U.S. special forces are taking a more ‘intimate’ approach to remotely identifying targets, using lasers to sense their heartbeat.
According to MIT Technology Review, the Pentagon has developed a prototype of the technology, code-named ‘Jetson,’ that uses infrared lasers to read a person’s cardiac signature.
Though far less obvious than fingerprints or faces, people’s heartbeats have a distinct profile, making them among the most useful biometrics for uniquely identifying a person.
What separates the signature from others like it, however, is the fact that unlike a face, which may bear many similar features to another, heartbeats are entirely distinct.
As noted by MIT, companies like Nymi are already using cardiac signatures — taken via a wrist-mounted pulse sensor — to identify people for security purposes.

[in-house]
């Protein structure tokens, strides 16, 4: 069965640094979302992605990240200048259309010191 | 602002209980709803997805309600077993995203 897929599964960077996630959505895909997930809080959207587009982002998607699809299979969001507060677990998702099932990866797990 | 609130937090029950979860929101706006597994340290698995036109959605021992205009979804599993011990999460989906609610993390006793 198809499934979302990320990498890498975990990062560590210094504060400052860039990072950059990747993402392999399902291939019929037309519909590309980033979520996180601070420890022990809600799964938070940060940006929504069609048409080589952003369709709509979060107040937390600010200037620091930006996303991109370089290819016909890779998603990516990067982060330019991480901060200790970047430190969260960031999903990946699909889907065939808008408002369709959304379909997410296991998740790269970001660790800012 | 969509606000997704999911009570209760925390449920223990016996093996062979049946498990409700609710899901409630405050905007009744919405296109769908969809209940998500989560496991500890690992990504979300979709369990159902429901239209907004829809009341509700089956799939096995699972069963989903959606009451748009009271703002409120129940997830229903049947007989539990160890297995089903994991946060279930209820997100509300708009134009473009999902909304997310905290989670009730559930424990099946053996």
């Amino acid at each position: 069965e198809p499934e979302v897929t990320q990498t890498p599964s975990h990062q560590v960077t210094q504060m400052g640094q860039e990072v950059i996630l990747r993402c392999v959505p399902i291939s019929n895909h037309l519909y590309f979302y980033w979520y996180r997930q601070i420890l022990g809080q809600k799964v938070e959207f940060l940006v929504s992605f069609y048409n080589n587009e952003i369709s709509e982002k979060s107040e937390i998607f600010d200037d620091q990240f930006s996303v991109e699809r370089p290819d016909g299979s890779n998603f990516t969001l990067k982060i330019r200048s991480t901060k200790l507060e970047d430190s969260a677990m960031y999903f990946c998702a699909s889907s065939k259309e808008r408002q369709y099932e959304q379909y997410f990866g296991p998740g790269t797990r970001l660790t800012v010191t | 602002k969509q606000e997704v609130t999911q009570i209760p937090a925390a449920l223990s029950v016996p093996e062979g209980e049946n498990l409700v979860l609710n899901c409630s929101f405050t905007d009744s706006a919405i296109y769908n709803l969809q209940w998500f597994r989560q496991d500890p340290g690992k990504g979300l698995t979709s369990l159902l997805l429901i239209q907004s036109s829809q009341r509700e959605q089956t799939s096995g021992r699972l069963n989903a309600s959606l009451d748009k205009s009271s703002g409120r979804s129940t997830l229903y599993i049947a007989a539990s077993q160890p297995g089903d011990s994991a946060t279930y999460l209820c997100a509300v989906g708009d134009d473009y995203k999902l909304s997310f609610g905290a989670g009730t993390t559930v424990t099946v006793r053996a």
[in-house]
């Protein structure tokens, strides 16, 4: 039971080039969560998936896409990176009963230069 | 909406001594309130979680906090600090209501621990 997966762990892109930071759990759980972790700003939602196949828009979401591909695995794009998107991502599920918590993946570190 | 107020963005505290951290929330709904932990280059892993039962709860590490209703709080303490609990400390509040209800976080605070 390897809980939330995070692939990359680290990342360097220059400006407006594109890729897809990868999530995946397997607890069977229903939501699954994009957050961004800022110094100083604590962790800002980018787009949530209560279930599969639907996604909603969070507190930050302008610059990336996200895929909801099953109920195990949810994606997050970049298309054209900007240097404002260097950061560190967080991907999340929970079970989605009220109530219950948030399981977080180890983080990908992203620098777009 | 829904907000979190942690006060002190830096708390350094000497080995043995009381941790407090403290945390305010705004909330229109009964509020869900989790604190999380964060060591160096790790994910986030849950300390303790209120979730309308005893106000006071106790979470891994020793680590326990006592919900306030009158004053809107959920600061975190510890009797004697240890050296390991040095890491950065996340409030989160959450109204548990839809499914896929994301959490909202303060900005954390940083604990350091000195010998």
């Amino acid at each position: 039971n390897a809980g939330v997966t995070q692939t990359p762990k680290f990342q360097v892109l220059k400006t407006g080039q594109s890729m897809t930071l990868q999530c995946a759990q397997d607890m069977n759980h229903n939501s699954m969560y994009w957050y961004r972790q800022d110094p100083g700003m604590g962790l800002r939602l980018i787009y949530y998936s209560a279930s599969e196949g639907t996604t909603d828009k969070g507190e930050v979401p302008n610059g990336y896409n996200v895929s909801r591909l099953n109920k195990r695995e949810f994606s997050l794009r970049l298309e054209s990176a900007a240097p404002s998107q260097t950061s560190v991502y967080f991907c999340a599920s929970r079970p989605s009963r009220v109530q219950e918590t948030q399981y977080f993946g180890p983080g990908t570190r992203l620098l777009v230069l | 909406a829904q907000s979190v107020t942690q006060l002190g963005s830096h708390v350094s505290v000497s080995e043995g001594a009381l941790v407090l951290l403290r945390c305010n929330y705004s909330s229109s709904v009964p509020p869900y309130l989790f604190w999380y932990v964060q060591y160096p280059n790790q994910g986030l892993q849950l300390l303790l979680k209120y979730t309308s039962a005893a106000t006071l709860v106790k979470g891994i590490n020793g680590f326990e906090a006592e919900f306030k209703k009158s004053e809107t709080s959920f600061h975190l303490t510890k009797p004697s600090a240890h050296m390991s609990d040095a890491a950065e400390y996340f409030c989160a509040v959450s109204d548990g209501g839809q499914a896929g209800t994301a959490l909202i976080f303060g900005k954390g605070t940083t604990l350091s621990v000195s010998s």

Another advantage that has made the type of detection particularly desirable for the U.S. military is the use of lasers, which allows for a relatively long-range.
Current prototypes work from about 200 meters (219 yards) and with further modifications that range could be extended.
‘I don’t want to say you could do it from space,’ Steward Remaly, of the Pentagon’s Combatting Terrorism Technical Support Office told MIT. ‘But longer ranges should be possible.’
Heartbeat patterns which are gleaned by detecting the changes in infrared light cause by a person’s blood flow, are not only highly accurate — about 95 to 98 percent — but also versatile.
Unlike facial recognition, which may require a clear view of someone’s face or be obfuscated by facial hair or other conditions, laser-detected heartbeats can be captured through normal clothing and at a number of angles.
The method does require an invisible laser to be pointed at a subject for about 30 seconds to get a sufficient read, meaning the technology can only be viably used on someone who is standing still.